Wednesday, April 20, 2011

Big Man Shrinking

I am beginning to think that I am in the movie remake of Alice-in-Wonderland; always trying to find the right size to negotiate a whirlwind of new cultural experiences. Living here in our very small, Kyoto apartment is a daily exercise of being constantly aware of finite spatial limitations and how to get along with less action. Everywhere we go I am constantly amazed by the delicate nature of how the Japanese people negotiate the confines of space. Being an American, I am so use to such little physical restraint. Perhaps this is a big lesson on shifting my focus to micro space and to become more attuned with the meaning and value of action and repose.

Jane and I are here in Kyoto for five months due to her efforts. She was one of five Americans that received the 2011 JUSFC-NEA Creative Artist Exchange Fellowship. She is studying pilgrimage circuits, spatial relationships around  temples and shrines and at Washi (Japanese paper making traditions).

The Japanese have a long history in creating expansiveness within the confines of boundaries. This is most apparent in Japanese gardens. Limited to a select few specimens of plant material, moss, rocks and gravel these elements form a relationship which creates an abstract image that is reductive, contemplative and expansive. A good example of this is the Ginkaku-ji Temple (The Silver Pavilion).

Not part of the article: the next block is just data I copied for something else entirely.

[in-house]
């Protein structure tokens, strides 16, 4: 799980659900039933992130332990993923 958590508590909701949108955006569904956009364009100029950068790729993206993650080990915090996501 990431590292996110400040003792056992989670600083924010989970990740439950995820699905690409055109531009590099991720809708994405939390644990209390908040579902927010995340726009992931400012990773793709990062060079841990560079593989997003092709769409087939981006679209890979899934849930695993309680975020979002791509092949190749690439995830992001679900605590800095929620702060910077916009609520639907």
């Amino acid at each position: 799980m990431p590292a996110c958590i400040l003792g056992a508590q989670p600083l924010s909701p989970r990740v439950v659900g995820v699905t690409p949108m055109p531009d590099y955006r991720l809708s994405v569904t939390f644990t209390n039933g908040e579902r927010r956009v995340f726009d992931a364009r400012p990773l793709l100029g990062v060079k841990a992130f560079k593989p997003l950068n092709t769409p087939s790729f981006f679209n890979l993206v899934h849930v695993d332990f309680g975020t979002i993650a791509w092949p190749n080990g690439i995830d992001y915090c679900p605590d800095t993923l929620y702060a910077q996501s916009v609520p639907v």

The Ginkaku-ji Temple garden is a conceptually complex garden which consists of two very contrasting sections. One is a more traditional (pond)strolling garden much like you would see if you looked at an old Chinese scroll painting.

The other section is a dry sand garden and more conceptually challenging. It consists of two sculptural mounds of sand; a truncated cone reminiscent of Mt.Fuji (or the mountain of Buddism) juxaposes the lower, horizontal mound which represents "the sea of silver sand"because by moonlight it ppears silver. This section is a garden to liik upon in contemplation, the other is one to walk through.

Combining the two types of gardens into one integrated whole offers the visitor a unique sense of balance and wonderment at a not silver, Silver Pavilion.

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